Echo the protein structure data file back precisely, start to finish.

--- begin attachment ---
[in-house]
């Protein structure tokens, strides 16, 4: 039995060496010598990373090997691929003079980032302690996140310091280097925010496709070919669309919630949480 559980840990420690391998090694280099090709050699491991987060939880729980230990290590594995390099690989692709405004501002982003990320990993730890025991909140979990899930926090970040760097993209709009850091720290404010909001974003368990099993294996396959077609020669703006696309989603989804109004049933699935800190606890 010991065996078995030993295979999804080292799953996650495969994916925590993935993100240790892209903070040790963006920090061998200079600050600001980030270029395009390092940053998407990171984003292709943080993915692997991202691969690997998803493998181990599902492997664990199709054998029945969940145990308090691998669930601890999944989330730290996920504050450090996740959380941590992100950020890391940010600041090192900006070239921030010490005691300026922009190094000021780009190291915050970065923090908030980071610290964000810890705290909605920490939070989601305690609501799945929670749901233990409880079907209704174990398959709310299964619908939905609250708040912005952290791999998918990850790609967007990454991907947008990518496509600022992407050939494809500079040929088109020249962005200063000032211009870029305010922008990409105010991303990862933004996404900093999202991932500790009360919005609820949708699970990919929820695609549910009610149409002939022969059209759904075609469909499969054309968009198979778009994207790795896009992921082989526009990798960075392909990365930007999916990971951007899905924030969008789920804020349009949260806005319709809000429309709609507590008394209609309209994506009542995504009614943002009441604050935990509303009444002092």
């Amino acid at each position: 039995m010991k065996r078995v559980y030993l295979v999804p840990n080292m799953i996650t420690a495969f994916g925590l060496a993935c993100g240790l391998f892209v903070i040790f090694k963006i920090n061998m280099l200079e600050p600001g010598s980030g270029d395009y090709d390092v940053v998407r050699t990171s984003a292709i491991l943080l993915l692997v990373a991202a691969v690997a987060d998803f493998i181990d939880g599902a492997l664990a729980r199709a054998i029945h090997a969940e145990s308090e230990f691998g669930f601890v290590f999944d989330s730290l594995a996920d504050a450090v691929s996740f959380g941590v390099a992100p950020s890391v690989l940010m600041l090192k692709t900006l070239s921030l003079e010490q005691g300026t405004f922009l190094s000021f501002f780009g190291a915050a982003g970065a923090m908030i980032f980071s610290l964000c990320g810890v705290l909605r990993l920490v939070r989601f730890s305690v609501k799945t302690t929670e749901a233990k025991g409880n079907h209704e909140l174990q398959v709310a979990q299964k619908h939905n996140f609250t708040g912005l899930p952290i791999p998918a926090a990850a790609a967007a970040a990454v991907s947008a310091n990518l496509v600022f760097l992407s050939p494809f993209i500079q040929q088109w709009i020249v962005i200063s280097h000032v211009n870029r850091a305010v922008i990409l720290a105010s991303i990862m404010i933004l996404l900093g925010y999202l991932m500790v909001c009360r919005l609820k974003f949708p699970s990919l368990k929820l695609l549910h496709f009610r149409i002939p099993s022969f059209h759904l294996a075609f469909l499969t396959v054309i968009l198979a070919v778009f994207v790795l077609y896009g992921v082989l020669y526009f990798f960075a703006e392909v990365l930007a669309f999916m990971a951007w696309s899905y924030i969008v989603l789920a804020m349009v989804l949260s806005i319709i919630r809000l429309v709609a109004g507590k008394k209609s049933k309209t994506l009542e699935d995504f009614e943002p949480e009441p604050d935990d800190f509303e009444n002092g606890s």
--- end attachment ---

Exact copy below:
[in-house]
């Protein structure tokens, strides 16, 4: 039995060496010598990373090997691929003079980032302690996140310091280097925010496709070919669309919630949480 559980840990420690391998090694280099090709050699491991987060939880729980230990290590594995390099690989692709405004501002982003990320990993730890025991909140979990899930926090970040760097993209709009850091720290404010909001974003368990099993294996396959077609020669703006696309989603989804109004049933699935800190606890 010991065996078995030993295979999804080292799953996650495969994916925590993935993100240790892209903070040790963006920090061998200079600050600001980030270029395009390092940053998407990171984003292709943080993915692997991202691969690997998803493998181990599902492997664990199709054998029945969940145990308090691998669930601890999944989330730290996920504050450090996740959380941590992100950020890391940010600041090192900006070239921030010490005691300026922009190094000021780009190291915050970065923090908030980071610290964000810890705290909605920490939070989601305690609501799945929670749901233990409880079907209704174990398959709310299964619908939905609250708040912005952290791999998918990850790609967007990454991907947008990518496509600022992407050939494809500079040929088109020249962005200063000032211009870029305010922008990409105010991303990862933004996404900093999202991932500790009360919005609820949708699970990919929820695609549910009610149409002939022969059209759904075609469909499969054309968009198979778009994207790795896009992921082989526009990798960075392909990365930007999916990971951007899905924030969008789920804020349009949260806005319709809000429309709609507590008394209609309209994506009542995504009614943002009441604050935990509303009444002092």
């Amino acid at each position: 039995m010991k065996r078995v559980y030993l295979v999804p840990n080292m799953i996650t420690a495969f994916g925590l060496a993935c993100g240790l391998f892209v903070i040790f090694k963006i920090n061998m280099l200079e600050p600001g010598s980030g270029d395009y090709d390092v940053v998407r050699t990171s984003a292709i491991l943080l993915l692997v990373a991202a691969v690997a987060d998803f493998i181990d939880g599902a492997l664990a729980r199709a054998i029945h090997a969940e145990s308090e230990f691998g669930f601890v290590f999944d989330s730290l594995a996920d504050a450090v691929s996740f959380g941590v390099a992100p950020s890391v690989l940010m600041l090192k692709t900006l070239s921030l003079e010490q005691g300026t405004f922009l190094s000021f501002f780009g190291a915050a982003g970065a923090m908030i980032f980071s610290l964000c990320g810890v705290l909605r990993l920490v939070r989601f730890s305690v609501k799945t302690t929670e749901a233990k025991g409880n079907h209704e909140l174990q398959v709310a979990q299964k619908h939905n996140f609250t708040g912005l899930p952290i791999p998918a926090a990850a790609a967007a970040a990454v991907s947008a310091n990518l496509v600022f760097l992407s050939p494809f993209i500079q040929q088109w709009i020249v962005i200063s280097h000032v211009n870029r850091a305010v922008i990409l720290a105010s991303i990862m404010i933004l996404l900093g925010y999202l991932m500790v909001c009360r919005l609820k974003f949708p699970s990919l368990k929820l695609l549910h496709f009610r149409i002939p099993s022969f059209h759904l294996a075609f469909l499969t396959v054309i968009l198979a070919v778009f994207v790795l077609y896009g992921v082989l020669y526009f990798f960075a703006e392909v990365l930007a669309f999916m990971a951007w696309s899905y924030i969008v989603l789920a804020m349009v989804l949260s806005i319709i919630r809000l429309v709609a109004g507590k008394k209609s049933k309209t994506l009542e699935d995504f009614e943002p949480e009441p604050d935990d800190f509303e009444n002092g606890s």